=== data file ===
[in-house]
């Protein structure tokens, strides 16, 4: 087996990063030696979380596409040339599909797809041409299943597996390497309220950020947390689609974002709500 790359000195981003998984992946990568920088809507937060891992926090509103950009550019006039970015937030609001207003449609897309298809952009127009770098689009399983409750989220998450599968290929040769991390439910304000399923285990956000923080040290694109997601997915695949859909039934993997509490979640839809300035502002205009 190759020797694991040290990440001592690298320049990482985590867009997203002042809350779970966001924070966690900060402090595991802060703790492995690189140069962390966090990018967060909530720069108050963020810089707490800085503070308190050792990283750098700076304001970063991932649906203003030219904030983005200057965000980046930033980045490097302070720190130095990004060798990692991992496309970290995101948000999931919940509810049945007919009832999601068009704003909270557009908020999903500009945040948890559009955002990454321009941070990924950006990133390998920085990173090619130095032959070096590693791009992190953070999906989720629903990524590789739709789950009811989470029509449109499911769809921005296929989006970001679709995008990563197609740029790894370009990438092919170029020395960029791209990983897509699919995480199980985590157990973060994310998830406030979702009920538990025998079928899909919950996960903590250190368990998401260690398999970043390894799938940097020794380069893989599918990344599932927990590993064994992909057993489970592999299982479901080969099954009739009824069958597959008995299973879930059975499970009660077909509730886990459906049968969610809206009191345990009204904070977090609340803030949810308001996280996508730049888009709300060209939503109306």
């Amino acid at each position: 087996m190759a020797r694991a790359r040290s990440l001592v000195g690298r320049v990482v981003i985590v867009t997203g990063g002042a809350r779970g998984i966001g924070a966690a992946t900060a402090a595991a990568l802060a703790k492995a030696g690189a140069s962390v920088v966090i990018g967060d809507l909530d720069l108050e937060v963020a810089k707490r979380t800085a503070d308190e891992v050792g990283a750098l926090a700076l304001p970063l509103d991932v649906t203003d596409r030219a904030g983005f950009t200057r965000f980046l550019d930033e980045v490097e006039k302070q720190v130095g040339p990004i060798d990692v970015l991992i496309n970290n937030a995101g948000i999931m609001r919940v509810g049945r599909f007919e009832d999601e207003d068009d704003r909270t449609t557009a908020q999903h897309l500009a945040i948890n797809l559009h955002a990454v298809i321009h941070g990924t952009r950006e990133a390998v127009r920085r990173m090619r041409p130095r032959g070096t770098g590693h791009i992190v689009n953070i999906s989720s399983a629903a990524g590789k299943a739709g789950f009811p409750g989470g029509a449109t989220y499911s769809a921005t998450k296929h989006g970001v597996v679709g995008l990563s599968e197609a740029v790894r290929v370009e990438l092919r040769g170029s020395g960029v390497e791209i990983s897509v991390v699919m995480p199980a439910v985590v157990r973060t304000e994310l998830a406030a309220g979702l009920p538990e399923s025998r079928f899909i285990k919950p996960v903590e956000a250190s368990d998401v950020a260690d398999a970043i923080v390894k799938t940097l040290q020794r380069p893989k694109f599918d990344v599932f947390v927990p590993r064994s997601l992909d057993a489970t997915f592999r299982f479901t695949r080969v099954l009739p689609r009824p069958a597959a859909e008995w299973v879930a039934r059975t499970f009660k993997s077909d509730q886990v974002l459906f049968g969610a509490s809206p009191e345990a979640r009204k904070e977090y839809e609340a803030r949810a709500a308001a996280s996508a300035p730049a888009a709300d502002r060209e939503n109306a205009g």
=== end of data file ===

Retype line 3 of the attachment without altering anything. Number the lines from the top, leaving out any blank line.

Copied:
């Amino acid at each position: 087996m190759a020797r694991a790359r040290s990440l001592v000195g690298r320049v990482v981003i985590v867009t997203g990063g002042a809350r779970g998984i966001g924070a966690a992946t900060a402090a595991a990568l802060a703790k492995a030696g690189a140069s962390v920088v966090i990018g967060d809507l909530d720069l108050e937060v963020a810089k707490r979380t800085a503070d308190e891992v050792g990283a750098l926090a700076l304001p970063l509103d991932v649906t203003d596409r030219a904030g983005f950009t200057r965000f980046l550019d930033e980045v490097e006039k302070q720190v130095g040339p990004i060798d990692v970015l991992i496309n970290n937030a995101g948000i999931m609001r919940v509810g049945r599909f007919e009832d999601e207003d068009d704003r909270t449609t557009a908020q999903h897309l500009a945040i948890n797809l559009h955002a990454v298809i321009h941070g990924t952009r950006e990133a390998v127009r920085r990173m090619r041409p130095r032959g070096t770098g590693h791009i992190v689009n953070i999906s989720s399983a629903a990524g590789k299943a739709g789950f009811p409750g989470g029509a449109t989220y499911s769809a921005t998450k296929h989006g970001v597996v679709g995008l990563s599968e197609a740029v790894r290929v370009e990438l092919r040769g170029s020395g960029v390497e791209i990983s897509v991390v699919m995480p199980a439910v985590v157990r973060t304000e994310l998830a406030a309220g979702l009920p538990e399923s025998r079928f899909i285990k919950p996960v903590e956000a250190s368990d998401v950020a260690d398999a970043i923080v390894k799938t940097l040290q020794r380069p893989k694109f599918d990344v599932f947390v927990p590993r064994s997601l992909d057993a489970t997915f592999r299982f479901t695949r080969v099954l009739p689609r009824p069958a597959a859909e008995w299973v879930a039934r059975t499970f009660k993997s077909d509730q886990v974002l459906f049968g969610a509490s809206p009191e345990a979640r009204k904070e977090y839809e609340a803030r949810a709500a308001a996280s996508a300035p730049a888009a709300d502002r060209e939503n109306a205009g």